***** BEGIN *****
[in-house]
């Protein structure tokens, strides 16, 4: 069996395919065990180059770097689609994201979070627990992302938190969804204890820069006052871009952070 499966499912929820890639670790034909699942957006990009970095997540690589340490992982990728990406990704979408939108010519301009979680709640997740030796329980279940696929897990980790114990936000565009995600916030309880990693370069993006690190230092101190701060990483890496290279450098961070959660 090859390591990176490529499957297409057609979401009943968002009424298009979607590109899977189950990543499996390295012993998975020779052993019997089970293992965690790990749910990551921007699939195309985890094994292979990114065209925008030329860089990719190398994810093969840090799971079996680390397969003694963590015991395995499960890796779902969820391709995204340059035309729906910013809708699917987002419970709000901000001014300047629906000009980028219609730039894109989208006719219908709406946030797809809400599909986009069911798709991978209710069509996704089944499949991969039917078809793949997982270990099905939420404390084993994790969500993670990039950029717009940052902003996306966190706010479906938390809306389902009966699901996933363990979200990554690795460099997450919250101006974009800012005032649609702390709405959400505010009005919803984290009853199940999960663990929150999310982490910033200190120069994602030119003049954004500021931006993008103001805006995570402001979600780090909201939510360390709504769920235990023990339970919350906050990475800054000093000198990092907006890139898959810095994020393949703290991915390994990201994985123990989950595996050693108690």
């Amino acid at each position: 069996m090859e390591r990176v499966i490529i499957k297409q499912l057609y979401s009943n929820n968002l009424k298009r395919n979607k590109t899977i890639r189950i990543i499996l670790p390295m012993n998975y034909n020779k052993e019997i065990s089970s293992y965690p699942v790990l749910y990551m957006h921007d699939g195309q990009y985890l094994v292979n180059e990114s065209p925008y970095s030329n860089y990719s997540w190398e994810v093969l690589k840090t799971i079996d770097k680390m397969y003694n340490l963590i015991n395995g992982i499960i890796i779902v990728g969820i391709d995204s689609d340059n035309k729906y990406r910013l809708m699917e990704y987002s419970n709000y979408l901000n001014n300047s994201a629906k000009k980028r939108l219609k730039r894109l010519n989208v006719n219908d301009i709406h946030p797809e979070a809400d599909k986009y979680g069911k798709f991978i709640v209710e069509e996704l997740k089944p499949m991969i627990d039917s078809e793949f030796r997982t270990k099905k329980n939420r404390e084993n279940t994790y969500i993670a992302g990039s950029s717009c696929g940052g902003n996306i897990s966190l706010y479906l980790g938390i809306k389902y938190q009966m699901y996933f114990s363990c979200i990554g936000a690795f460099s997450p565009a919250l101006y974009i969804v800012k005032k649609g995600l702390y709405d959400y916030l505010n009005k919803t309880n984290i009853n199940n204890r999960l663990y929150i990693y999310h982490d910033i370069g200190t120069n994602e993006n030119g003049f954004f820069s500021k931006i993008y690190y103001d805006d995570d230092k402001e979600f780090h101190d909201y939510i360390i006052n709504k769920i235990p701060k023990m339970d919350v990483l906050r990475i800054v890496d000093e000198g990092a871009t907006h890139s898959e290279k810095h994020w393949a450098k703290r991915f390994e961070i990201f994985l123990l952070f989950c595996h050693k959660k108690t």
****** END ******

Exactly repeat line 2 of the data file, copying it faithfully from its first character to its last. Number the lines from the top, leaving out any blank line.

């Protein structure tokens, strides 16, 4: 069996395919065990180059770097689609994201979070627990992302938190969804204890820069006052871009952070 499966499912929820890639670790034909699942957006990009970095997540690589340490992982990728990406990704979408939108010519301009979680709640997740030796329980279940696929897990980790114990936000565009995600916030309880990693370069993006690190230092101190701060990483890496290279450098961070959660 090859390591990176490529499957297409057609979401009943968002009424298009979607590109899977189950990543499996390295012993998975020779052993019997089970293992965690790990749910990551921007699939195309985890094994292979990114065209925008030329860089990719190398994810093969840090799971079996680390397969003694963590015991395995499960890796779902969820391709995204340059035309729906910013809708699917987002419970709000901000001014300047629906000009980028219609730039894109989208006719219908709406946030797809809400599909986009069911798709991978209710069509996704089944499949991969039917078809793949997982270990099905939420404390084993994790969500993670990039950029717009940052902003996306966190706010479906938390809306389902009966699901996933363990979200990554690795460099997450919250101006974009800012005032649609702390709405959400505010009005919803984290009853199940999960663990929150999310982490910033200190120069994602030119003049954004500021931006993008103001805006995570402001979600780090909201939510360390709504769920235990023990339970919350906050990475800054000093000198990092907006890139898959810095994020393949703290991915390994990201994985123990989950595996050693108690």